Tom Simard

Poetry, Music, and Prose

Translation (The Who)

Besides his obvious literary gifts, can you think of a reason why the French so admire Edgar Allan Poe?


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7 thoughts on “Translation (The Who)

  1. There were not so many translations of American writers in French I guess!

    The famous French poet Charle Baudelaire, a contemporary, translated Poe (he was not the first one, but the best known one) and so launched him as a ‘poète maudit’ (cursed poet); he saw Poe as a mirror of himself. He also admired Poe’s litterary theories.

    Baudelaire’s influence in artistic circles was important ( even if he had trouble with religious and civil authorities – his ‘Flowers of Evil’ were considered as immoral). ‘The Raven’ and the’ Purloined Letter’ became a success (the latest one as a first detective story), so much so as attracting early psychoanalysts’ interest, Lacan amongst them later, whose famous ‘public lectures’ in the Sorbonne were all the rage in the years 1970, thus ensuring Poe’s continuous celebrity.

    All the best,

    Lou (French-speaking Belgian!)


  2. Baudelaire as a translator is bound to do Poe justice.

    I’m curious about the French that Baudelaire uses in his translation of Poe. Can a French speaker still enjoy it or does it seem dated?


  3. I just re-read ‘Le corbeau’ (the raven) in French (2 versions: Baudelaire and Mallarmé) with an eye on the English text.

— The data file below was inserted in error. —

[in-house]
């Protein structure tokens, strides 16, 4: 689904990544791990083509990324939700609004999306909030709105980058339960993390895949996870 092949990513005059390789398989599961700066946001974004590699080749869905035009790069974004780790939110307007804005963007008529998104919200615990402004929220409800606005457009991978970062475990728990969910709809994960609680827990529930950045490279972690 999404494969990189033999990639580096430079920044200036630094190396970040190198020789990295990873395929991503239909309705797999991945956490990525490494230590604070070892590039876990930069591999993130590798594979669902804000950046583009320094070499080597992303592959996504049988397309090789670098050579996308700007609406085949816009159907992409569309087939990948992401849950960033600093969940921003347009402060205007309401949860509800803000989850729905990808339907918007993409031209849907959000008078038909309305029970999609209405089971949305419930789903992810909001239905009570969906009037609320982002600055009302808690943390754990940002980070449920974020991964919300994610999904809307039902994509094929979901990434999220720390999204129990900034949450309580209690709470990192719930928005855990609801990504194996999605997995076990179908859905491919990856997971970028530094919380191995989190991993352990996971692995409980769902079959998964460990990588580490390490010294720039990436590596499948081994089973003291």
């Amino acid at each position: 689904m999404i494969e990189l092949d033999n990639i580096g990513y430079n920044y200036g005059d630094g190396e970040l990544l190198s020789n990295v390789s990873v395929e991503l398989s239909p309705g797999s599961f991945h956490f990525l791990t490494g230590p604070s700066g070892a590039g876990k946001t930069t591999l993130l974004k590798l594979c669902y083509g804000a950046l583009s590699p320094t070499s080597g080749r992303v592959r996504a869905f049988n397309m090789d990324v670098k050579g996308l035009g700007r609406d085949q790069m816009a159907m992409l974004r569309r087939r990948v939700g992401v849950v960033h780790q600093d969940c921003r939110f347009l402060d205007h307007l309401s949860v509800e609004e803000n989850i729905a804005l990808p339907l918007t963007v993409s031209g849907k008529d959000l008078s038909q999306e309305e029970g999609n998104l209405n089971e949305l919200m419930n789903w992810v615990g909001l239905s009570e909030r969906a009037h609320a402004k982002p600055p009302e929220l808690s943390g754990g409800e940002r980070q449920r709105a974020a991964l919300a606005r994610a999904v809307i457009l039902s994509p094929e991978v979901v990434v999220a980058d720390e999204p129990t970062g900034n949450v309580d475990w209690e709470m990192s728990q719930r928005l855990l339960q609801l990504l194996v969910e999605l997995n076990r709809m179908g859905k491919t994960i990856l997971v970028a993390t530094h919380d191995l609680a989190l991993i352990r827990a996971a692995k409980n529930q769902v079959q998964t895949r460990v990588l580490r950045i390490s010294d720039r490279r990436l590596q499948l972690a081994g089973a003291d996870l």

There is music, rythm, and emotion in the Baudelaire translation in French.
    Of course, the language is dated (many subjunctives – very elegant to my 66 yr old ears), but then, Poe’s language is not exactly contemporary either…
    I prefer Baudelaire’s to Mallarmé’s text: he is sometimes much less litteral, but the image suggested is right and his music is enchanting!

    Of course, I prefer the original ;)


  4. I won’t sully your blog with my ugly Francophobia. However, I will point out that they’re awfully fond of Jerry Lewis, too, so that doesn’t say much.


  5. Your consideration is much appreciated.

    I hope your Francophobia doesn’t affect your appreciation of my novel!


  6. Quick answer: NO.
    But much of French critical appreciation is opaque to other nationalities.
    They are VERY stylish, though! And I love the food. So they love Poe, and Jerry Lewis. Everyone’s entitled to their bizarrerie. (Not sure if it’s a French word, but it should be.)


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